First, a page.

Some social listening tools have direct exports through APIs to GDS. Digimind is one of those platforms with a one-click publish directly to the GDS. I believe they are the only platform with this capability in the market.

Easy-to-Use Social Media Dashboards Win All the Time

I am a power user of many software applications–everything from Google Analytics, Google Search Console, Semrush to Cision, Brandwatch, and Audiense. I often get asked about the “Meltwater vs. Cision” comparison, but that’s not even the right question. First, neither of these software providers is meant to be used as a social dashboard. And even if they were, you’d want to document your business requirements and match that with the vendor’s capabilities.

Luckily, I am patient and love learning to use new platforms. I am probably the outlier, though. Most people don’t want to spend more than 15 minutes learning how to use the software.

Any data aggregator, visualization software, or essential social media dashboard software must be accessible. It is often forgotten that marketers and PR pros now use data to inform their programs and campaigns. Unfortunately, sometimes they don’t have an analyst to help them with data extraction and mining. Social media dashboards should be built with this in mind.

What’s Next For Social Media Dashboards

There seems to be a lot of innovation in the social technology space. In addition, Forrester has recognized them as consumer intelligence software pivoting away from social listening vendors for the last couple of years. In either case, it’s good to see a lot of competitors launching new capabilities and mergers and acquisitions disrupting the marketplace. Also, here’s a running list of the top social media monitoring tools with dashboard capabilities.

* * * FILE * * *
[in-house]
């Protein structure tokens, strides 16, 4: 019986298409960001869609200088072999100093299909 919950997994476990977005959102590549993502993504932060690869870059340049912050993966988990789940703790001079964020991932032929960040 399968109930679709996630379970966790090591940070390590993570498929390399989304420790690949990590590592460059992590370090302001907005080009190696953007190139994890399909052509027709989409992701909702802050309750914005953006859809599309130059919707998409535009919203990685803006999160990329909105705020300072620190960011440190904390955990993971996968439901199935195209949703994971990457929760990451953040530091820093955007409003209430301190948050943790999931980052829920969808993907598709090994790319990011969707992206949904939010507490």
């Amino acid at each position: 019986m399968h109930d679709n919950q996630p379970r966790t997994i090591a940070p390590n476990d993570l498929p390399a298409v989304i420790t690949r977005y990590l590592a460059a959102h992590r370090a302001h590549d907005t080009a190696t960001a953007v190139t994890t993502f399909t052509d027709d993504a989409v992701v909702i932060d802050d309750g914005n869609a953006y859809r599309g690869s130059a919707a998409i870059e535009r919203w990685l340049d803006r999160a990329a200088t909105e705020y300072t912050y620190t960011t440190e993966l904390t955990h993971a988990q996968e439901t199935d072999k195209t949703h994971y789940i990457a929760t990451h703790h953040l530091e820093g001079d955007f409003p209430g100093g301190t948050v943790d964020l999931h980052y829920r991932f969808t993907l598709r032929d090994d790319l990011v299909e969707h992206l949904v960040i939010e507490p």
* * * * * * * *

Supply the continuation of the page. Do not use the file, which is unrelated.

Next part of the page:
How do I become a social media analyst?

Read, read, read. Read everything you can get your hands on about the topic you are interested in. Then read books that aren’t necessarily related to that topic because it’ll help you think critically. You can then apply what you’ve learned after digesting the material. Also, work hard to become a power user on all the platforms. If you can access LinkedIn Learning, there are several certifications you can take to increase your social media analyst skills.

Are social media dashboards hard to configure?

It depends on the complexity of the platform you are trying to build. Some social media marketing dashboards take several days to complete, while others can take hours. Social media dashboards are infinitely customizable, depending on your platforms and how much time you’re willing to spend learning new software.

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Michael Brito

Michael Brito is a Digital OG. He’s been building brands online since Al Gore invented the Internet. You can connect with him on LinkedIn or Twitter.